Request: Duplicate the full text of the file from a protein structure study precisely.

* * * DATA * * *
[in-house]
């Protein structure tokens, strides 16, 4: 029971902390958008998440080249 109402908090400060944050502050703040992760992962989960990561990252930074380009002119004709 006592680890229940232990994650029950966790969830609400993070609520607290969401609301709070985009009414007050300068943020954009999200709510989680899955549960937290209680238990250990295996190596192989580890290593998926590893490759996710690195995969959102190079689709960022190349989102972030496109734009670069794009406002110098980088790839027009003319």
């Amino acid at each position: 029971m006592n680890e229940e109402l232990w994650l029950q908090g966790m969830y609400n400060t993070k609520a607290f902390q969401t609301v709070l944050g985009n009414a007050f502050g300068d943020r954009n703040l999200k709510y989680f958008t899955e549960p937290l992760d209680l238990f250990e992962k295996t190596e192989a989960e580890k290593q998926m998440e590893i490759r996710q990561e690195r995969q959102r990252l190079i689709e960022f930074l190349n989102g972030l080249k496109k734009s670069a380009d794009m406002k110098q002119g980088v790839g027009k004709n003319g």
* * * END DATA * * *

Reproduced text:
[in-house]
């Protein structure tokens, strides 16, 4: 029971902390958008998440080249 109402908090400060944050502050703040992760992962989960990561990252930074380009002119004709 006592680890229940232990994650029950966790969830609400993070609520607290969401609301709070985009009414007050300068943020954009999200709510989680899955549960937290209680238990250990295996190596192989580890290593998926590893490759996710690195995969959102190079689709960022190349989102972030496109734009670069794009406002110098980088790839027009003319």
């Amino acid at each position: 029971m006592n680890e229940e109402l232990w994650l029950q908090g966790m969830y609400n400060t993070k609520a607290f902390q969401t609301v709070l944050g985009n009414a007050f502050g300068d943020r954009n703040l999200k709510y989680f958008t899955e549960p937290l992760d209680l238990f250990e992962k295996t190596e192989a989960e580890k290593q998926m998440e590893i490759r996710q990561e690195r995969q959102r990252l190079i689709e960022f930074l190349n989102g972030l080249k496109k734009s670069a380009d794009m406002k110098q002119g980088v790839g027009k004709n003319g």